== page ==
(passed-max-poll? initial) {:status "timeout"}
        (contains? #{"Canceled" "Error"} (:status existing)) {:status "error"}
        :else (do
                (Thread/sleep (* poll-interval-s 1000))
                (recur (retrieve data)))))))
1x thread should be ok, curious if core.async could fit here (state machines with go)? or any other way? other lib? as I guess thread/sleep is not a good idea..


> curious if core.async could fit here? Seems like overkill to me, but I'm no core.async expert. > other lib? has some good, advanced looping/retry functionality.

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Aviv Kotek12:08:09

@UK0810AQ2 any thoughts here ?

Ben Sless12:08:04

core async does look like overkill here. Just return a promise and run that in a thread. On success, the thread will deliver the promise. If you do a lot of these, I'd use at-at

Aviv Kotek14:08:47

@UJY23QLS1 I guess the lib is not intended for such use-case, if I don't care of blocking I can stay with sleep, else just use core.async


Hi. Is there a way to wrap java Future into Clojure's future to have access to deref? Does this even make sense in practice? Maybe what I want to ask is, is there a way to run future body on custom threadpool?


one note. there is a call to push-thread-bindings in there. probably better for you to use (let [f (bound-fn f)] ...) and invoke that f on the executor if you want to preserve those bindings across threads. or look at the source of with-bindings* and add a (finally (pop-thread-bindings)) look at the source of bound-fn, bound-fn* and with-bindings* if you're interested

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Hi all. Let's say I have a namespace with a function to decode a stream, let's call it read! That function iterates over a sequence with field definitions and the stream and, depending on types, dispatches several there is a tree of calls of several nested levels. One those functions need to access to a dictionary of (id => field sequence)...I don't want to pass a function that resolves that lookup as an argument to read! and then having to send it as an argument to all nested calls until reaches (eventually) the function that needs it...I am thinking in something like a dynamic bound function that user can define at runtime...or an atom?...any good practice about this??? many thanks in advance!!

Lennart Buit20:08:32

imo, bindings and atoms are just additional arguments to your function that happen to be passed implicitly. The general advice you’ll hear around here is to not reach for them unless you absolutely need to 🙂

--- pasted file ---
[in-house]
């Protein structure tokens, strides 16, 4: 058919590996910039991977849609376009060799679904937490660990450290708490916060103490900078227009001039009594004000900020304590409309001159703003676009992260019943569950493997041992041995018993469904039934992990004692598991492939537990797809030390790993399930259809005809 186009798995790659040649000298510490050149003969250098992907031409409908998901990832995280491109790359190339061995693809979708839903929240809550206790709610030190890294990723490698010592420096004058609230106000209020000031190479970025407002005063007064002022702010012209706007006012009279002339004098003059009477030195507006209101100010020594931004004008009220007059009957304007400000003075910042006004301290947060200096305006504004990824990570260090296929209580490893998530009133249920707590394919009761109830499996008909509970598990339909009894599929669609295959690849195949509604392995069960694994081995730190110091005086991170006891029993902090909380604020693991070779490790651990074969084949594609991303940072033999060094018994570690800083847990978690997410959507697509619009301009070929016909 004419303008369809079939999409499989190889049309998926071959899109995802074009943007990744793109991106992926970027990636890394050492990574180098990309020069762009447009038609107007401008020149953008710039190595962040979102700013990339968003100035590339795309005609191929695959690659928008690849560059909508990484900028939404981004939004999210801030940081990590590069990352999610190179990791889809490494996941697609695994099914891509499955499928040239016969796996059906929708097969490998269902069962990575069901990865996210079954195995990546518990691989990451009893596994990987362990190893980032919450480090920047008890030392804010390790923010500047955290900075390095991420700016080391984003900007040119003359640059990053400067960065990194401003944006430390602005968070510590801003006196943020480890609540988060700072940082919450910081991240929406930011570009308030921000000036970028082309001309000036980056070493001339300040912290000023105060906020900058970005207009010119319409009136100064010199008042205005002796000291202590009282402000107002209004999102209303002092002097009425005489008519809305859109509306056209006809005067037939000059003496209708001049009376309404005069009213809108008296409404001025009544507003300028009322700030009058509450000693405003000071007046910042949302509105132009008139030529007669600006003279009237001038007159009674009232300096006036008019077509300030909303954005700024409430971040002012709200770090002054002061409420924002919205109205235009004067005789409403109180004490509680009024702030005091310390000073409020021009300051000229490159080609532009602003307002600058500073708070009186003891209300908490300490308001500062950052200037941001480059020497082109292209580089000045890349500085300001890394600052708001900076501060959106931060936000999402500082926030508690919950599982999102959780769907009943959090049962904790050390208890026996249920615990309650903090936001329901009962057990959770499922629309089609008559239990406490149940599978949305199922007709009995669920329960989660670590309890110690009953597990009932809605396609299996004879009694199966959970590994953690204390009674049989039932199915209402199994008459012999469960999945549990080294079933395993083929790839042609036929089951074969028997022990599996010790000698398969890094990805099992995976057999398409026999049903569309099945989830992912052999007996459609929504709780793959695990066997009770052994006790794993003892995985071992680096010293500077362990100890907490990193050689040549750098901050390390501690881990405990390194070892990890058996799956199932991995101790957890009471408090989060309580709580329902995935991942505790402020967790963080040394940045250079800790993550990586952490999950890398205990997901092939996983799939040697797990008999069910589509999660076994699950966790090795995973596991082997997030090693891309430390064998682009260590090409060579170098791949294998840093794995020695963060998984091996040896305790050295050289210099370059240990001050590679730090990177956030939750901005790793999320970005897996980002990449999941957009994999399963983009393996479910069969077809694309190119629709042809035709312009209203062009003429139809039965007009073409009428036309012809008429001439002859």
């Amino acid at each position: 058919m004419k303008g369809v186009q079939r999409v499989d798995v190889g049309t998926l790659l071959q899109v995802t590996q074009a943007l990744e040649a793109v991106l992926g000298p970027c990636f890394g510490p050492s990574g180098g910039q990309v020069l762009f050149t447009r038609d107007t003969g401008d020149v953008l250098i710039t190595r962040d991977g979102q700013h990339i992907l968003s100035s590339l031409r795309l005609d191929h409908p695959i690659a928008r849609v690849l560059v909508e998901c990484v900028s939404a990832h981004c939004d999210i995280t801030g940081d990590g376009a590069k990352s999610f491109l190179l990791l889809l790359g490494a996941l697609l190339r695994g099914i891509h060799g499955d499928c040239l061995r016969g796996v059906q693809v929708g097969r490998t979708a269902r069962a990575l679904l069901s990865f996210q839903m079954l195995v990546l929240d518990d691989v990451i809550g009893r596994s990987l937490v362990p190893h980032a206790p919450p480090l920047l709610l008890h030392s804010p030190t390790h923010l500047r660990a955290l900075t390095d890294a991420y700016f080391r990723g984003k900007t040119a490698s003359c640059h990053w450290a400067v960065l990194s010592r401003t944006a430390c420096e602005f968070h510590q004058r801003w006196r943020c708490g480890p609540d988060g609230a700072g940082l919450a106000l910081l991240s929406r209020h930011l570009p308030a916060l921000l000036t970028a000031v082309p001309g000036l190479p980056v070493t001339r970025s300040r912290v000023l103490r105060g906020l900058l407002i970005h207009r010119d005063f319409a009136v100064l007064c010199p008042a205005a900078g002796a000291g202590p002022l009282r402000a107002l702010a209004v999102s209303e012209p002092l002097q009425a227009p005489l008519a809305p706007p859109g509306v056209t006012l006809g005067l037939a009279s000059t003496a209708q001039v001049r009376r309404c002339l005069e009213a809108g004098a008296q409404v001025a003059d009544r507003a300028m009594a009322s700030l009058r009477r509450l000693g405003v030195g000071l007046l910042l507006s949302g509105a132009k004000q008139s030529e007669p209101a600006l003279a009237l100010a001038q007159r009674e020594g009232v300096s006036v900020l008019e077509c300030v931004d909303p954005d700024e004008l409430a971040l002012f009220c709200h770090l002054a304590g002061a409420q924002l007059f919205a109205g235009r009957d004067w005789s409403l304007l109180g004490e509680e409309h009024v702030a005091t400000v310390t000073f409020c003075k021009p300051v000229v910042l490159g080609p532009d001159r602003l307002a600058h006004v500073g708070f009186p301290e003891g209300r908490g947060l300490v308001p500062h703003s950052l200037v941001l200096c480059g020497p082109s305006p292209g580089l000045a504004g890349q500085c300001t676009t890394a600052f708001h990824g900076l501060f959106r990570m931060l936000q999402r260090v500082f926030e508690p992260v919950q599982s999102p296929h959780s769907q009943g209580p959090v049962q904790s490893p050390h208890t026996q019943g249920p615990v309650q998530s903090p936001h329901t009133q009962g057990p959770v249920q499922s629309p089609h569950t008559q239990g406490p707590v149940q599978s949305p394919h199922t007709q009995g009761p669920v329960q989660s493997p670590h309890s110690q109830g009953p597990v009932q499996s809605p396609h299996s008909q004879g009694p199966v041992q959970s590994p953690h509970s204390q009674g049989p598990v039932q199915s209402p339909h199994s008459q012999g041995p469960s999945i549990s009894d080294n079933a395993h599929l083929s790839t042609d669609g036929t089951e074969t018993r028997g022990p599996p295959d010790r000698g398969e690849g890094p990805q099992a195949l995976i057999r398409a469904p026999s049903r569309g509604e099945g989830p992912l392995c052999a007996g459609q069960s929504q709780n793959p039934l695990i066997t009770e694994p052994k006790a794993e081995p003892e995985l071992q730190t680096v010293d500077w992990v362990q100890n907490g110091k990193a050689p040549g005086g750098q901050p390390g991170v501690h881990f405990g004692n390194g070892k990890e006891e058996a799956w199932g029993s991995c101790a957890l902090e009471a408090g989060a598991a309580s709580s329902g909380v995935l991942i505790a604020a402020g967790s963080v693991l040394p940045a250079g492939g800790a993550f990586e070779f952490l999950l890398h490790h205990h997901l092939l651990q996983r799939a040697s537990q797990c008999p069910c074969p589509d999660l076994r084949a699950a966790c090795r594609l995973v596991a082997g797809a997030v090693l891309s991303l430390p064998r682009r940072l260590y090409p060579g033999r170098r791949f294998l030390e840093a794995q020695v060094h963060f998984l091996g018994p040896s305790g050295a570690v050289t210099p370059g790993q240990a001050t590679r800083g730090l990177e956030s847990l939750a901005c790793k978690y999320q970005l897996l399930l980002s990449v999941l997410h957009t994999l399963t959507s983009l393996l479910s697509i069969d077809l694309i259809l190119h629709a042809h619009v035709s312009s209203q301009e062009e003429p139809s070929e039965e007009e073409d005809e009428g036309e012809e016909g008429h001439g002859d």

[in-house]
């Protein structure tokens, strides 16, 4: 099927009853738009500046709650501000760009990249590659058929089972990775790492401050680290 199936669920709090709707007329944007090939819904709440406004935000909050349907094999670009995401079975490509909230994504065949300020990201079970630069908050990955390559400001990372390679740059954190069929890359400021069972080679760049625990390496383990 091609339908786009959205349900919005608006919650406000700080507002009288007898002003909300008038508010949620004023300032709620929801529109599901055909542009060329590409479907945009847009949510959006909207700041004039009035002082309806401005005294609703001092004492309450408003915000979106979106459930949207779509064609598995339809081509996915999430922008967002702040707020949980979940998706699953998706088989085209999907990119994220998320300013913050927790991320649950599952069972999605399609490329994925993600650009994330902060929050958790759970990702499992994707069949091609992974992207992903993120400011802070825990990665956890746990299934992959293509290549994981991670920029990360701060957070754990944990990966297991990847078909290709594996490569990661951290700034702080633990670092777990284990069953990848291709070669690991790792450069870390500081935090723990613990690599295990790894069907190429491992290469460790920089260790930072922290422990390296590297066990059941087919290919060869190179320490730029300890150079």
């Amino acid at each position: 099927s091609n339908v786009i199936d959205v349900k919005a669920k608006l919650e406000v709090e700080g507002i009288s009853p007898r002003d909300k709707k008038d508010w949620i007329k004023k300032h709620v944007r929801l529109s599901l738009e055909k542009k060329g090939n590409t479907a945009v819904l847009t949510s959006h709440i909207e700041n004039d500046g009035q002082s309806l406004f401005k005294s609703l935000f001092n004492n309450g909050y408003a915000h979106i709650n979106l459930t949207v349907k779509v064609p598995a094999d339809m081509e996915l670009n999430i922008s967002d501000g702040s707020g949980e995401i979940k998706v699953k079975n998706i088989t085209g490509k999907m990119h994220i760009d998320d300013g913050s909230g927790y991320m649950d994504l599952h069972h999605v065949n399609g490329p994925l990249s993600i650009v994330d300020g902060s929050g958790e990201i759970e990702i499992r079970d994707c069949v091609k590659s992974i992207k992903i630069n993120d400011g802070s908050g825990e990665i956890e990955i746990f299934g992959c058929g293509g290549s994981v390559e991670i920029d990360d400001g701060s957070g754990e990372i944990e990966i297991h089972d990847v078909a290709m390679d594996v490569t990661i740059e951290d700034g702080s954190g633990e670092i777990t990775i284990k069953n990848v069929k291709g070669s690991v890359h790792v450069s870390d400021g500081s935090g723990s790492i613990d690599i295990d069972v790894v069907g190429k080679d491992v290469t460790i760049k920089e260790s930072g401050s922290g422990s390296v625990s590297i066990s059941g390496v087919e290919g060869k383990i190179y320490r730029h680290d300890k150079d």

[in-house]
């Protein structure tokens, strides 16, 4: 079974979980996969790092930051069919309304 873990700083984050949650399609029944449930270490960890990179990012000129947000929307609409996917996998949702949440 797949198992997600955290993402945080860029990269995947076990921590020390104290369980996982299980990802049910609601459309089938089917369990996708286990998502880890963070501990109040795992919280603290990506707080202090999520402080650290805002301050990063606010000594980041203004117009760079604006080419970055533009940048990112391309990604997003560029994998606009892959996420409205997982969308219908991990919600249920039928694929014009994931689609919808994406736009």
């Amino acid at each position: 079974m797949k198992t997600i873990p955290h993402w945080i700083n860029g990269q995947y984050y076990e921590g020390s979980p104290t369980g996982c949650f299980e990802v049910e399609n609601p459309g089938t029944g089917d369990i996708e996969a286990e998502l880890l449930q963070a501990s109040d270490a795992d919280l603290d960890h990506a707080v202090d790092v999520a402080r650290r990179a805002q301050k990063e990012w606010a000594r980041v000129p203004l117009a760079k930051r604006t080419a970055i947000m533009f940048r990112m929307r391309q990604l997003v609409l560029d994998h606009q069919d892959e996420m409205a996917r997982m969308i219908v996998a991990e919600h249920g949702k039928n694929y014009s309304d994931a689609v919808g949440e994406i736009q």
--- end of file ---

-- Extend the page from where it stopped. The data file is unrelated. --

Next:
Lennart Buit20:08:33

Maybe you can decompose your problem in smaller steps, and only supply this dictionary to steps that need it


yep, I was thinking the same. Problem is that as I am decoding the stream I reach a field that is a complex one and I need to get its definition. My first idea was to skip this and do this part in a second step but the problem is without the complex type definition I don't know where the next field starts in the stream


the nature of this process is forward-only without being able to go back 😞


I don't care being academically correct about having dependencies on dynamic redefinitons or atoms...whatever...but I don't want a bad design that is going to bite me aftewards...I am kind of new to Clojure and definitely, to functional programming ... 😞

Lennart Buit20:08:30

Well its not perse that its academically correct or not, global variables and bindings just make for harder reasoning as functions are no longer just a function from its arguments to their results. Makes for harder testing and such 🙂. Anyhow that doesn’t help you much

Lennart Buit20:08:04

So you seem to have some form of a parsing problem, is that correct?


well, the stream contains a sequence of data that could be primitive types or UDTs (compositions of primitive types). the module is decoding it having a definition of this sequence and the stream with data. life is beautiful until the use case of a stream containing a dynamic UDT (the id of the UDT as a string and then the data)


in that case I don't know in advance the sequence of fields in that UDT so I have to look it up in a kind of dictionary


but this is only used in this case...having to propagate through all the nested calls looks a bad design

Lennart Buit21:08:58

But you can’t do it two-phased, looking at this user defined type (I had to look that acronym up :p), you can’t know when it ends without having this definition


exact...unless I change the format of the stream to add that length


that is an option...but I don't like it too much unless justified

Sean Poulter20:08:20

How do folks scan ClojureScript projects for CVEs and/or CWEs? Are ClojureScript dependencies reported? Full-disclosure, I’ve cross-posted without a solution on: • #clojurescript - -

Alex Miller (Clojure team)21:08:23

there are some java CVE scanners that will work for Clojure deps too

Alex Miller (Clojure team)21:08:43

and some wrappers of that stuff into leiningen plugins etc

Alex Miller (Clojure team)21:08:12

those don't cover cljs but there may be a separate thing for that


I’ve used lein-nvd for Clojure code in the past and it seems to work pretty well. Detected a load of CVEs in a dependency of a dependency of a dependency of a dependency of mine (Jackson, fwiw which as an aside seems to be a bit of a disaster of a library in terms of CVEs…).